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A Capitalist Approach to the College Cost Crisis

As Democratic candidates continue to talk about big government programs as solutions to counter the cost of higher education, individuals and organizations are actually doing something to help students—with no government intervention. 

Today, the average student debt is over $37,000. For medical students, that number climbs to $196,000. To combat the avalanche of debt suffocating America’s younger generations, schools are seeing an influx in donations and funds from benefactors.

Cornell University’s medical school has just announced that they will be helping eliminate student debt for all students with financial aid. This step forward comes from a $160 million scholarship program, courtesy of the Starr Foundation and the former Citigroup CEO Sanford Weill.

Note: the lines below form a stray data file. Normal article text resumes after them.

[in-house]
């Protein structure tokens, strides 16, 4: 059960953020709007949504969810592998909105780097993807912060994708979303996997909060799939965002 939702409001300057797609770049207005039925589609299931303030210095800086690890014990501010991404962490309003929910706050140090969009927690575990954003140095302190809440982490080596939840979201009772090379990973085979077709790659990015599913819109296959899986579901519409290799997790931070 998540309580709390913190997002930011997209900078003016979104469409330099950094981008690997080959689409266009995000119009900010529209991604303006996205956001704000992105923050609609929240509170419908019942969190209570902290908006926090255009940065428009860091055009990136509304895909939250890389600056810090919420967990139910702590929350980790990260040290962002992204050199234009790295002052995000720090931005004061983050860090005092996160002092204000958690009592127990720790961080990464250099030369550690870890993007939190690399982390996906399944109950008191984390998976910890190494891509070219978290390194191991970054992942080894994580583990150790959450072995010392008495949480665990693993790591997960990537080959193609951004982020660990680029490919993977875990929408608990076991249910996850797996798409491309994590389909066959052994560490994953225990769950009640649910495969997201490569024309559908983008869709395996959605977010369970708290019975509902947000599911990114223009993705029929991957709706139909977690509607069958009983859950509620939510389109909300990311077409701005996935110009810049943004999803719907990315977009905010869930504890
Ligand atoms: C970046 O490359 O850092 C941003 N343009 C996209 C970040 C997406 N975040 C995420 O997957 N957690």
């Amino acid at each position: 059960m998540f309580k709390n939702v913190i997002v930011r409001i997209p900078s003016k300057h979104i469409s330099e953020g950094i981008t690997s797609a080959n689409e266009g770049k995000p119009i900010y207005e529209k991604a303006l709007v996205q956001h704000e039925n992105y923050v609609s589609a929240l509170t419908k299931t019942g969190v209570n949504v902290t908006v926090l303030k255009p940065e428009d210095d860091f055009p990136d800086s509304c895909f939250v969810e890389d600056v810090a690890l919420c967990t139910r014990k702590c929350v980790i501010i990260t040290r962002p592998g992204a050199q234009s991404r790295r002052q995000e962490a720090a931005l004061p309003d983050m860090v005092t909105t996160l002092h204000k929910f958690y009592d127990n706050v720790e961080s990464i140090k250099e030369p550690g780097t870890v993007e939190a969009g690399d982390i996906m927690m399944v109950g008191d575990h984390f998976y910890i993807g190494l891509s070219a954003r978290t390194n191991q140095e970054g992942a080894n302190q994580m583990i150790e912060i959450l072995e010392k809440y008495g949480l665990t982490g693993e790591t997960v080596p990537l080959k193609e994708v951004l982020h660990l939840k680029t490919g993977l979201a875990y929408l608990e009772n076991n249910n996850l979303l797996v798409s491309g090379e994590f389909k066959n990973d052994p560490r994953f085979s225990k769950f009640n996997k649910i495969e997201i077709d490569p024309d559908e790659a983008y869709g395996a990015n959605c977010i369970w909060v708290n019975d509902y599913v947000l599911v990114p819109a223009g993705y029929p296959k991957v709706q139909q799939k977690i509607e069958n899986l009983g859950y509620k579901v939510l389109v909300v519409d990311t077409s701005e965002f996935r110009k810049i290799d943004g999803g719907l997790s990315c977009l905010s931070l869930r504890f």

Similarly, New York University’s medical school also announced that private donors would cover the cost of tuition through a $450 million scholarship fund. Columbia medical school, through the former CEO of Merck, Roy Vagelos and his wife, now have $150 million for a fund.

But these medical programs aren’t the only ones to receive generous endowments. Michael Bloomberg has gifted $1.8 billion to the undergraduate financial aid program at John Hopkins. And Robert Smith, chief executive of Vista Equity Partners, paid off the college debt for all 2019 college graduates of Morehouse College.

While many universities are still in need of extra support for their students, the generosity from individuals and foundations are a step in the right direction. Through their acts of kindness, wealthy individuals and foundations are proving that the government does not need to take on student debt or make college “free” for attendees. Private donations are more accountable and set students up for success while eliminating government regulation and higher taxes for the middle class.

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